Crabtowne USA

1500 Crain Highway South

Glen Burnie, MD

Tel. (410) 761-6118 


The Food:

Maryland Crab Soup

Crab Cake Sandwich

Steamed Shrimp

Maryland’s native crab is commonly known as the blue crab, which is also local down the eastern seaboard to Florida and then back up around the Gulf of Mexico all the way to Texas. With all due respect to the amazing blue (and Dungeness and stone) crabs from outside of Maryland that have nourished me over the years, I’ll humbly submit that nothing beats Maryland crab in the autumn months, especially with a pitcher of cheap, cold beer.

Crab houses, or places, are literally everywhere in the eastern sector of Maryland, especially in the area between Baltimore and the State capitol, Annapolis. Pretty much all of them stick to tried-and-true basics: crab soup, cream of crab soup, steamed hard crabs, soft shell crabs (when they are in season), crab cake and crab balls (miniature crab cakes). My experience has been that the more dodgy or unlikely the neighborhood, the better and more authentic the experience. By the way, in Maryland it’s not a crab shack (crab shacks are found in Florida) it’s a “crab house or “crab place." Crabtowne USA, in Glen Burnie, a third-generation, family-owned and local favorite in a town that’s home to all sorts of charmingly disreputable and out-of-date businesses is very much a crab house.

Crab Cake on a Kaiser Roll with a side of Maryland crab soup

My last trip to Crabtowne was a kickoff to a weekend devoted to consuming local specialties, so I stuck to the classics: Maryland crab soup, which traditionally uses claw meat, with a bit of backfin thrown in, along with steamed shrimp, which is truly steamed, not boiled, and liberally dosed with Maryland’s iconic Old Bay Seasoning, and a crab cake sandwich. All were perfect renditions, especially the shrimp, which had arrived that morning. The soup welcomed a good hit of Tabasco and the crab cake, which was pretty much all jumbo lump meat with a little backfin, needed nothing but a light squeeze of lemon.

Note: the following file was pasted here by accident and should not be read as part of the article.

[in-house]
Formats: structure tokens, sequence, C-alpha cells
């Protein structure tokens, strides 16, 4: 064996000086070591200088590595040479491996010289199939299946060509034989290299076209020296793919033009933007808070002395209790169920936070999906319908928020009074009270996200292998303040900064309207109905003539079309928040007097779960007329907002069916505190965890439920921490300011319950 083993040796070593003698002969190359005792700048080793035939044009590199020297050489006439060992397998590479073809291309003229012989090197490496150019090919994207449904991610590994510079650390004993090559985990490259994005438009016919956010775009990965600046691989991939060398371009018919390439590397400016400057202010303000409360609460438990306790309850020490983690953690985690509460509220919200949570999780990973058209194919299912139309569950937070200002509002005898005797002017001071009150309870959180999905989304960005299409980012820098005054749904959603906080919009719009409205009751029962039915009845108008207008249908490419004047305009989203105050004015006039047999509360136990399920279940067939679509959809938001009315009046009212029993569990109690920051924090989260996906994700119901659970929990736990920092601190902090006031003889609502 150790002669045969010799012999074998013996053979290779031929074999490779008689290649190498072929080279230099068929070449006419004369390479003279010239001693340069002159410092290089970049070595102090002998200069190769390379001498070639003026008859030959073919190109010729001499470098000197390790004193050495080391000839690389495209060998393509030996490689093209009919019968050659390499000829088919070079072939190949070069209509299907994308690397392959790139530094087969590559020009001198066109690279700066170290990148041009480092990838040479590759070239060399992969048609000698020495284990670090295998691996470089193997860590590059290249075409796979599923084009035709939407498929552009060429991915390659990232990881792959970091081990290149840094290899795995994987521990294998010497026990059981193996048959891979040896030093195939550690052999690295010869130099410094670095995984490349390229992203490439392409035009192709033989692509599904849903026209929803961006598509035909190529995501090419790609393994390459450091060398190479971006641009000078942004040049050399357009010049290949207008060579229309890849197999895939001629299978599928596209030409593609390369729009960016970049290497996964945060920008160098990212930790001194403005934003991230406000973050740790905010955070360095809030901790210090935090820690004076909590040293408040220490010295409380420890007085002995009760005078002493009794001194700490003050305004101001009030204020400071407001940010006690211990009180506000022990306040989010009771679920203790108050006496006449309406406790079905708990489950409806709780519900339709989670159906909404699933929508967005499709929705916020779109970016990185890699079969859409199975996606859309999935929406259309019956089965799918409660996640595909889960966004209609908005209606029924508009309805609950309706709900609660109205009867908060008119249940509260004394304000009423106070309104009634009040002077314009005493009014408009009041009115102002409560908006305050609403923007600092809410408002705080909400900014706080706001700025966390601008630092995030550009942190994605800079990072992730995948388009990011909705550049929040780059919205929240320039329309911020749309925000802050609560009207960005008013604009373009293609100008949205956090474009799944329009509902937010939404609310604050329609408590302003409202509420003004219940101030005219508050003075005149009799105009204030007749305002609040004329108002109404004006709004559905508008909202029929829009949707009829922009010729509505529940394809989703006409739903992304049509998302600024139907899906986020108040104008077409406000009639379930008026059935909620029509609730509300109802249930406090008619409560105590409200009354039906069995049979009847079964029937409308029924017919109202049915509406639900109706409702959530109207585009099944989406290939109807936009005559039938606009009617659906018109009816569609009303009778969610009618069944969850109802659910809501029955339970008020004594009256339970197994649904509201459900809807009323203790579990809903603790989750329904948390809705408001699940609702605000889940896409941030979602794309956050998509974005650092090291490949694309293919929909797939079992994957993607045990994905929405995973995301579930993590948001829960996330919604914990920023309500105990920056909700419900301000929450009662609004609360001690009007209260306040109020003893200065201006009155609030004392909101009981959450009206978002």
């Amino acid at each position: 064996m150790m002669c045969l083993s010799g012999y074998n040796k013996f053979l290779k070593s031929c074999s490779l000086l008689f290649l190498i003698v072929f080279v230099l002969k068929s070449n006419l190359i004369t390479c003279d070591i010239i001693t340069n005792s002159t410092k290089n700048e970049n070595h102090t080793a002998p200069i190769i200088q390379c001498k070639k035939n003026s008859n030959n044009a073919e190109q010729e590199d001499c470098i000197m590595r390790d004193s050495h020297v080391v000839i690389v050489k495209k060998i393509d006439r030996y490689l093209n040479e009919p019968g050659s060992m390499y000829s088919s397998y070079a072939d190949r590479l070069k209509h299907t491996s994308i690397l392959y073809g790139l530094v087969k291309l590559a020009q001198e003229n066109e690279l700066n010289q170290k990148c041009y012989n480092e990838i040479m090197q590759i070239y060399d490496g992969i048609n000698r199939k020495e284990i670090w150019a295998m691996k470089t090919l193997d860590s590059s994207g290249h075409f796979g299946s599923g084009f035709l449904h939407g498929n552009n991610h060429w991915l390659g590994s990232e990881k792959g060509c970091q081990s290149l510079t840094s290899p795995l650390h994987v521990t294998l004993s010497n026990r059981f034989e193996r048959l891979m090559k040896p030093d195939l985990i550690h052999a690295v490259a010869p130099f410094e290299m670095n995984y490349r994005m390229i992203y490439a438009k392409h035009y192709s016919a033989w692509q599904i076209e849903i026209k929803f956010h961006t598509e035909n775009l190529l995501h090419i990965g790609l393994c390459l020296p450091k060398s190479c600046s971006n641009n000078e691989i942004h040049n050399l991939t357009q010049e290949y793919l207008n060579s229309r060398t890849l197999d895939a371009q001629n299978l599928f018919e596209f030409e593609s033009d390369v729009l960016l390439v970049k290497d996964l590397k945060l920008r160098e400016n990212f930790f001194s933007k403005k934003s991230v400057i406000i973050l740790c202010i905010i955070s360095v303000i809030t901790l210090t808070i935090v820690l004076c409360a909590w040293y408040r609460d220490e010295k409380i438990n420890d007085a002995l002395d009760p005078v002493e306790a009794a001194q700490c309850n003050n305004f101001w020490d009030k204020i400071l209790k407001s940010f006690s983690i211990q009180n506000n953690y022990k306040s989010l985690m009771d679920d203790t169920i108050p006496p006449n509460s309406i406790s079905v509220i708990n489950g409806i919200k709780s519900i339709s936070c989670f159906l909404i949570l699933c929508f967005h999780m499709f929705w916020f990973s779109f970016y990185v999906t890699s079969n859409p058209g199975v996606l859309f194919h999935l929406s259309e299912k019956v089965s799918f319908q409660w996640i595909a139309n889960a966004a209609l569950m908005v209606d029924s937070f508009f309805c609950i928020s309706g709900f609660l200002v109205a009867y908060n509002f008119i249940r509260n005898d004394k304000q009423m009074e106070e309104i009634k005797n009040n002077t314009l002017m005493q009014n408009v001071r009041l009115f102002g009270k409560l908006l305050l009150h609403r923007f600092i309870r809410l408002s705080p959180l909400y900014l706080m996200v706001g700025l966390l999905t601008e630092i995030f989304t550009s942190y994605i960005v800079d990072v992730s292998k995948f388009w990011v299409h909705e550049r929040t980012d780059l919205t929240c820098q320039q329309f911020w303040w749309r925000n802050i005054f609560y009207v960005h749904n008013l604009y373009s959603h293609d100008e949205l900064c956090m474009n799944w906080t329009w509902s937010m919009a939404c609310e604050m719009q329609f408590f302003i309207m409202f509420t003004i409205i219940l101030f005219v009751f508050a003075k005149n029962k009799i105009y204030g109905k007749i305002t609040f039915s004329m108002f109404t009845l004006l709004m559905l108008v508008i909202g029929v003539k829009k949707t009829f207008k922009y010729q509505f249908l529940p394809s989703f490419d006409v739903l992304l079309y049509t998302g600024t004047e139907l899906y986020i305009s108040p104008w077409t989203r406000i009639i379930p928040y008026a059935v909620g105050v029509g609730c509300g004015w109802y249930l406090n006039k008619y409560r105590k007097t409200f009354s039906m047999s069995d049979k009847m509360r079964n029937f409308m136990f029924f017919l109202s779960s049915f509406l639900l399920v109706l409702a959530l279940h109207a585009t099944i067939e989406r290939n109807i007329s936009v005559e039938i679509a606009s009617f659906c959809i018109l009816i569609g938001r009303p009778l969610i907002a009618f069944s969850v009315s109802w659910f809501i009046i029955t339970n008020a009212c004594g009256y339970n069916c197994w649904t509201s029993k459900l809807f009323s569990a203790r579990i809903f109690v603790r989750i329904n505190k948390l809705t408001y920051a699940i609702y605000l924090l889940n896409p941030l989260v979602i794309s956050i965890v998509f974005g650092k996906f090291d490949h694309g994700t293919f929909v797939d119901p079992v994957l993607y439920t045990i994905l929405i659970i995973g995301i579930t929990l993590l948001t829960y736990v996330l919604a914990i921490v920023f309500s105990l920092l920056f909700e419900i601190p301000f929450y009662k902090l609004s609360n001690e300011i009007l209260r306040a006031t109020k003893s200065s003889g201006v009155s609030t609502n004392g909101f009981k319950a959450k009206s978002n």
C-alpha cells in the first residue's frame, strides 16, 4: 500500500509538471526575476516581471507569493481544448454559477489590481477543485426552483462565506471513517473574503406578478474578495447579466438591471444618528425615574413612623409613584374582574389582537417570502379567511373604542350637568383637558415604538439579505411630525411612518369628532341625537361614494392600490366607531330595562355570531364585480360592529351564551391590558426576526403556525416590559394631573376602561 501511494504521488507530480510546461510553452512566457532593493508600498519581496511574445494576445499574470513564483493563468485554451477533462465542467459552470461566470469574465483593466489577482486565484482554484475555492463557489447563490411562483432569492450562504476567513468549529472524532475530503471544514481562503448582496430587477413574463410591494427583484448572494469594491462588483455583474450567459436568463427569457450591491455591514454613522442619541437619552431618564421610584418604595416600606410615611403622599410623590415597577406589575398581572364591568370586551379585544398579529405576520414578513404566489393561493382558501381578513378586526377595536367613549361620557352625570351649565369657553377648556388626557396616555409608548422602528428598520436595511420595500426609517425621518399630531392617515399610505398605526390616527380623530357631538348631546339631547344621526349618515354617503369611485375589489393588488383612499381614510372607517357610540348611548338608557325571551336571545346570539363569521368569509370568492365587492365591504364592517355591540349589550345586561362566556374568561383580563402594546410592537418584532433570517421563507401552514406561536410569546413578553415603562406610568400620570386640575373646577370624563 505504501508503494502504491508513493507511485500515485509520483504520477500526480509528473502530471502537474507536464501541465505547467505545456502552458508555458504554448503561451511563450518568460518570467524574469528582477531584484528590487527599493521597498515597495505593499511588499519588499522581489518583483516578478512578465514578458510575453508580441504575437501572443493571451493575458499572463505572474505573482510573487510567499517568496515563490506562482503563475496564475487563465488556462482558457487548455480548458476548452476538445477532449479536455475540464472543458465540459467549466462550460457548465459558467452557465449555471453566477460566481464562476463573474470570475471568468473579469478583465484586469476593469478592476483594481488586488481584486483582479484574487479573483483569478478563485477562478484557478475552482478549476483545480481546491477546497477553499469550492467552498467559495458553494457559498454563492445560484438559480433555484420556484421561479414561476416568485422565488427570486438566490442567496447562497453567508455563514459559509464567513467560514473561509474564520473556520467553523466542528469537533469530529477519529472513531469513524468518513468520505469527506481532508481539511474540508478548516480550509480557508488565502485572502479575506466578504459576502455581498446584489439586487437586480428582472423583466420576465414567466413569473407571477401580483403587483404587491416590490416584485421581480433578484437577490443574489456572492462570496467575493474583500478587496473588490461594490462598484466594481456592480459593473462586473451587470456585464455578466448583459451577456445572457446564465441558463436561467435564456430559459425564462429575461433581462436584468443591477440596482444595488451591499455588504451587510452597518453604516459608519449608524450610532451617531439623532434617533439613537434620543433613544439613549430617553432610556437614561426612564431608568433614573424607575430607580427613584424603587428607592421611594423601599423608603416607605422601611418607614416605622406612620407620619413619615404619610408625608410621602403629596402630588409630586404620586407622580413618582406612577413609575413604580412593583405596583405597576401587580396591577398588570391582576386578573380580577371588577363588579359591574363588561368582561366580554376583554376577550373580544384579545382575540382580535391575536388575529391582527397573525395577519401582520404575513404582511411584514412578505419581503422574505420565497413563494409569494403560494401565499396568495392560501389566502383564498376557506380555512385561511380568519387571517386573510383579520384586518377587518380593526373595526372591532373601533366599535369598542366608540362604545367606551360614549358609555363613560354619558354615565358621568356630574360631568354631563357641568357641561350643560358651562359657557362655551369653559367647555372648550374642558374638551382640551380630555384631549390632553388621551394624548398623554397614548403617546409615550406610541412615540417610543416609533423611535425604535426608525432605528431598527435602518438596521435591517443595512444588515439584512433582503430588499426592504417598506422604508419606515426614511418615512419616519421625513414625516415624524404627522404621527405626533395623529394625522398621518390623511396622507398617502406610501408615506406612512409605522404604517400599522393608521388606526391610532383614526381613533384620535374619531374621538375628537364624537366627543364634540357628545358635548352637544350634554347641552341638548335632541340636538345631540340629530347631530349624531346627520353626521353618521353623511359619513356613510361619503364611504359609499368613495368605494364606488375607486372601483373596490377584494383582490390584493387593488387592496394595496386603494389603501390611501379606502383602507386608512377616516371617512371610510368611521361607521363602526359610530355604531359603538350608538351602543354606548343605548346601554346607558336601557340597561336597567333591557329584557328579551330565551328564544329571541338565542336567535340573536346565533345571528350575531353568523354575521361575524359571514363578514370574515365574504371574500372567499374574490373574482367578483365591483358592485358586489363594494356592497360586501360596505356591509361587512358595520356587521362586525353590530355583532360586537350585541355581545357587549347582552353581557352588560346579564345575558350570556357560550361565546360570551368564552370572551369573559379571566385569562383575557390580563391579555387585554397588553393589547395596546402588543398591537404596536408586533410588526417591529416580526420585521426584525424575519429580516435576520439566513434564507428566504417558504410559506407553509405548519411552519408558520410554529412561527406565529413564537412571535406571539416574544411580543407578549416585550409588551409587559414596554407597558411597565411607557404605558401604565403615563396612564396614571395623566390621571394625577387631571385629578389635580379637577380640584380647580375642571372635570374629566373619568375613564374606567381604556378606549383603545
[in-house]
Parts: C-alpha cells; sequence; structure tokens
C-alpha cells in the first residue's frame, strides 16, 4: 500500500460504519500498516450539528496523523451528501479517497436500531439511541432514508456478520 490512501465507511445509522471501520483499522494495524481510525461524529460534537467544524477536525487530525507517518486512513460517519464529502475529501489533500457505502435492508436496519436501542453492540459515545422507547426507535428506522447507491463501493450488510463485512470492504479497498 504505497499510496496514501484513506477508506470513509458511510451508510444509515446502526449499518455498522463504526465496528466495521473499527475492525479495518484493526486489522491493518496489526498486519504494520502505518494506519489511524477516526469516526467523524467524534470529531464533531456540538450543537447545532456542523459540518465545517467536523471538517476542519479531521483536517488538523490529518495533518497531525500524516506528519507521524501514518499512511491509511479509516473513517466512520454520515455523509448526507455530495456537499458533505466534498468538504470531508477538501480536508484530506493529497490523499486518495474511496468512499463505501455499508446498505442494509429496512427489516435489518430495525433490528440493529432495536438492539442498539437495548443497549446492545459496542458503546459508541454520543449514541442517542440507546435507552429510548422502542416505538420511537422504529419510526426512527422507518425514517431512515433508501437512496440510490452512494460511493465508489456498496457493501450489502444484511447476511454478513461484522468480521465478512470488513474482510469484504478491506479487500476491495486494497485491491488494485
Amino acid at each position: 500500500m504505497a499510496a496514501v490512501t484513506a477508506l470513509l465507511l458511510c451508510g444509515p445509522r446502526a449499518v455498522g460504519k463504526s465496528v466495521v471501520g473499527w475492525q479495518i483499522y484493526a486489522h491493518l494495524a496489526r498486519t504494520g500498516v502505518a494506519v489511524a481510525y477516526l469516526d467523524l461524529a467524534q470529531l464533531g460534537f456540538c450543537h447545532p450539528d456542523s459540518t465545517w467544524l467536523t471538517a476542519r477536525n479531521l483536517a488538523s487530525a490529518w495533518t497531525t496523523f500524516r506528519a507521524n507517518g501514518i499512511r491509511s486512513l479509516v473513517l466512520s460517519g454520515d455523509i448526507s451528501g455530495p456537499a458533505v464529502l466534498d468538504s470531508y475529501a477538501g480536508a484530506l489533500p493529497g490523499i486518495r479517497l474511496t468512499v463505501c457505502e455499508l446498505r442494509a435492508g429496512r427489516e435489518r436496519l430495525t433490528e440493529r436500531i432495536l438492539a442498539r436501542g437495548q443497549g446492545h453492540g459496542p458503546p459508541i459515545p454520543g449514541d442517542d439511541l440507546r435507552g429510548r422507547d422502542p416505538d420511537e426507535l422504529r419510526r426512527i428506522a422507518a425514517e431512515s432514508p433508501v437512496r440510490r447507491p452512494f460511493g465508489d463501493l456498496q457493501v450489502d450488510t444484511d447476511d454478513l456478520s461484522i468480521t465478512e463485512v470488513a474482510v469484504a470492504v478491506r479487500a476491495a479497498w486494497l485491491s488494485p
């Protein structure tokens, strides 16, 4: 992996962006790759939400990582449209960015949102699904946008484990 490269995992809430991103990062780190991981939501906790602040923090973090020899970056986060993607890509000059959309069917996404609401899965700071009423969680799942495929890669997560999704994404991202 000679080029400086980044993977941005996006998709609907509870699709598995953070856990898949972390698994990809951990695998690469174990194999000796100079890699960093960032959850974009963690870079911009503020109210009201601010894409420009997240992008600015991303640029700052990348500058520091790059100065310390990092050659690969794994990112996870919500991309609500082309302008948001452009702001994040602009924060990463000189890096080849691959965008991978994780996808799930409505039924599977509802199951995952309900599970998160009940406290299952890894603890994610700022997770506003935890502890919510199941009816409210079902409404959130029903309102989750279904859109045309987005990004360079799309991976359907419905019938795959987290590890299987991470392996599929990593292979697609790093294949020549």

Steamed shrimp dosed with Maryland’s iconic Old Bay Seasoning

There’s a full bar here and the cocktails are strong, in traditional old school fashion. The wine is red, white or pink. While there are some decent beers available by the bottle, it just doesn’t feel right unless there’s a pitcher or two of the legendary National Bohemian beer on the table. Originally brewed in Baltimore starting in 1885 and now a part of the Pabst empire, Natty Boh has a cult-like following in The Land of Pleasant Living, especially in the Baltimore area. It’s only sold in Maryland, to my knowledge, and while I’d have a hard time picking it out, blind, alongside PBR, Schlitz, Olympia, Hamm’s or the like it just tastes right in such a setting.

Readers visiting the D.C. or Baltimore area who love seafood and tradition owe it to themselves to hit a Maryland crab house or two. It’s a unique, timeless and comforting experience that I try to enjoy as often as possible. Some places will even let you bring wine if you ask nicely - just don’t appear snobby and bring your own glasses, trust me.